To break down the game for you, Mass Effect is part third person action, mixed with some role playing game (RPG) elements; as in you choose a character class, gain experience for completing tasks, killing enemies, and of course level up your character by spending points gained. Where you spend the points is entirely up to the player, and of course there is an option to simply let the game auto level up your character, should you find the task a little too much for your tastes. What skills you spend your points on, are based entirely on what character class you choose during the game’s character creation process, of which there are several to choose from; with each offering a slightly different gameplay approach. Right off the bat, I am going to say that the similarities here to Bioware’s Knights of the Old Republic are quite apparent.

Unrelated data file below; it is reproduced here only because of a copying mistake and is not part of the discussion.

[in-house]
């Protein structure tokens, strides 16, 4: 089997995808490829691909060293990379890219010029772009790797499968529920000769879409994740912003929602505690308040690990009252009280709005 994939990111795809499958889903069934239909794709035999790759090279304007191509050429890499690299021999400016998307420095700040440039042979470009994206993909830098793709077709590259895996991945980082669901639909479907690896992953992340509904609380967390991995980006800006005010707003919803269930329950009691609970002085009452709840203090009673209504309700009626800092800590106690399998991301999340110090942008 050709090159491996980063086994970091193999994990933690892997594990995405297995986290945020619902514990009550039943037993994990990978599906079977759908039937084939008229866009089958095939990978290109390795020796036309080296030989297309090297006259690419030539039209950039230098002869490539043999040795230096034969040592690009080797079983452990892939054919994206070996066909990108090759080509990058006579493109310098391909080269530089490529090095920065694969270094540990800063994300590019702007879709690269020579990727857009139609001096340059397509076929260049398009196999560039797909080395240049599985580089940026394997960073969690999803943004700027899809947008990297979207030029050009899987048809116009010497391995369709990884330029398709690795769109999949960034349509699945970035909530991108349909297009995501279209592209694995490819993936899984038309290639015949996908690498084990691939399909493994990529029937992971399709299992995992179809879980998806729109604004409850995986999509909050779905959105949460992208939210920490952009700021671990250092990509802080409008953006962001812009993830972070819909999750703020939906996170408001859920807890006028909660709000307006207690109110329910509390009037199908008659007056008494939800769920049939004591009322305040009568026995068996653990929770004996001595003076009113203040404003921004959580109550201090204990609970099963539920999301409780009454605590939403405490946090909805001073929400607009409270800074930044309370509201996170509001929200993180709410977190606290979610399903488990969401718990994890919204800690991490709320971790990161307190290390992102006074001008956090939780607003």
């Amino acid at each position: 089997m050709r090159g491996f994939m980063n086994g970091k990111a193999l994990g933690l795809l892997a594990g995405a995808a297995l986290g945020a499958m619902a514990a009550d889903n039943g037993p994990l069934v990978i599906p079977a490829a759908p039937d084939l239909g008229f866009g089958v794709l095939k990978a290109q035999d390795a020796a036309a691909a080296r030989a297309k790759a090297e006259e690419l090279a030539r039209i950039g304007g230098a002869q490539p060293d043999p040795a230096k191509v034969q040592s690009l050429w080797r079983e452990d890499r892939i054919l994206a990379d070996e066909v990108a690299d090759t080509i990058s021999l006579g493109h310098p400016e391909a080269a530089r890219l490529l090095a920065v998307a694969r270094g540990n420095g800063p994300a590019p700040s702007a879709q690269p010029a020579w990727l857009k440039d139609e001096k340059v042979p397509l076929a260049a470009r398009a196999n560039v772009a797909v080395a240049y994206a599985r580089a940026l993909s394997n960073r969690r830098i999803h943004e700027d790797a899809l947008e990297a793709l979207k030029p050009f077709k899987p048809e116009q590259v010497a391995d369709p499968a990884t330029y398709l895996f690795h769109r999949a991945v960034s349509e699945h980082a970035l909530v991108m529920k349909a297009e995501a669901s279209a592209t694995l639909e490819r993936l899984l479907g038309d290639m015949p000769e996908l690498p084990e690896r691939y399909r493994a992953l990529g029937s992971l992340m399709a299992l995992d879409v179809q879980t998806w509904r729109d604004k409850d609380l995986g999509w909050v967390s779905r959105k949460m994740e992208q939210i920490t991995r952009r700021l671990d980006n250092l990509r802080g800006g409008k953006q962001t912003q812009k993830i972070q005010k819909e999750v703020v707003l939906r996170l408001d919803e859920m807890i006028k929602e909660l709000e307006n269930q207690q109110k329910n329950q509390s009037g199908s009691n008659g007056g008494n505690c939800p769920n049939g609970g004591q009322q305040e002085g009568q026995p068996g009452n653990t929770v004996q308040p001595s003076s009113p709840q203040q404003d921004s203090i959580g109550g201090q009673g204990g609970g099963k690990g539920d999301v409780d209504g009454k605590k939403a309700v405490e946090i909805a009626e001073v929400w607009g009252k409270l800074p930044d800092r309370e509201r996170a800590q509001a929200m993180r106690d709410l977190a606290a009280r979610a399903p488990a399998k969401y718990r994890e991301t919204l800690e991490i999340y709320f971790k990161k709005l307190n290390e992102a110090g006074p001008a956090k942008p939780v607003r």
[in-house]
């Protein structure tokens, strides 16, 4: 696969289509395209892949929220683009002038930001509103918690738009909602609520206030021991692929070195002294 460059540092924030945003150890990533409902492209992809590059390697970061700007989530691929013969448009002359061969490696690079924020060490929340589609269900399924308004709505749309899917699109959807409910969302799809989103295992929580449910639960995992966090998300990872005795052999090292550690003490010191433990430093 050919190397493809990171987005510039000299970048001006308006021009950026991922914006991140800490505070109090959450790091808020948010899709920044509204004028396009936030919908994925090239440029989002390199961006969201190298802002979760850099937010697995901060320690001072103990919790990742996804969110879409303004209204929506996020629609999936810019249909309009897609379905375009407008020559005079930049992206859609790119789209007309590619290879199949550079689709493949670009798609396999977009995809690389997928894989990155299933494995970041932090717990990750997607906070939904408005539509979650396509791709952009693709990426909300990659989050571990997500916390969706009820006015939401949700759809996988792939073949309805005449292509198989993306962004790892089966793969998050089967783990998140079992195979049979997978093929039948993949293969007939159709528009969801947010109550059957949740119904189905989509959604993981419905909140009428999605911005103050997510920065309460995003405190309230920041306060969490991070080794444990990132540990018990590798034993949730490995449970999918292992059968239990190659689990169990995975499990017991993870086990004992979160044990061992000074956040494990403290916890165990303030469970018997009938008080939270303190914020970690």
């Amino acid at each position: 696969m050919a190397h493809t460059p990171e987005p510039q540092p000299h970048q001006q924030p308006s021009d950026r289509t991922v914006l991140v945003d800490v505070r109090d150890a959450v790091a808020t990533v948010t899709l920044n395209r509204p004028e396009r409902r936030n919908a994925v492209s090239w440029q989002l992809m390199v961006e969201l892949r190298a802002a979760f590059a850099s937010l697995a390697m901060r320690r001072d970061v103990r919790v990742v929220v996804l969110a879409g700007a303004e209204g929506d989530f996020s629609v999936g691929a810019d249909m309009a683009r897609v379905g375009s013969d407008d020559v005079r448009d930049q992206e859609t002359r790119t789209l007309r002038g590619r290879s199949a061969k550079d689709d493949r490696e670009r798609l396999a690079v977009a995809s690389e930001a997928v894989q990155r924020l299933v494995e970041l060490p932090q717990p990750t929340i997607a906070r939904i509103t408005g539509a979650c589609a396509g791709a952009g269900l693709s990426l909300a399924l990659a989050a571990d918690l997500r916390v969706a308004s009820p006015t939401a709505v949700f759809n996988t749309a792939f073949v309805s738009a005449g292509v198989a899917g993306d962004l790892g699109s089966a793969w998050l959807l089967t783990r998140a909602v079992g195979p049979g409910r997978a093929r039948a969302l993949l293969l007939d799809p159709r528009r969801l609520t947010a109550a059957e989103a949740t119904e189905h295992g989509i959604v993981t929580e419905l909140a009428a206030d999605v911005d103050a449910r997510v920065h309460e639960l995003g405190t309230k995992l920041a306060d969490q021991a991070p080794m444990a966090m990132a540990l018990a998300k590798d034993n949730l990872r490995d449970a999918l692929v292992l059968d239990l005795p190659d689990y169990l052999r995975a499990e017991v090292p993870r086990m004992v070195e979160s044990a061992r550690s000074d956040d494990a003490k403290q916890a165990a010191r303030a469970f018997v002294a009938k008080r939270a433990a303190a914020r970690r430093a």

Let me rewind a little and take a look at the game’s character creation process for a moment. I have to focus here because this is something I found to be not only very engaging, but also an important aspect of the game. Why? Well, what you are going to have to consider like it or not, is the fact that you will be seeing a lot of the character you have created, this is not merely restricted to a behind view, (as seen during combat) but also during the numerous conversations that take place within the experience. I say, gamers should think carefully about what and who they create, and whilst there are only templates for Humans only, the temptation to make some wacky looking character is present. I would say this would be a huge mistake, and one that regrettably you could not change, especially after the initial laugh has worn off. Bioware has done an awe inspiring job of conveying emotion with the characters facial expressions, and so having a wacky character is not only going to kill the mood but to a degree detract from this.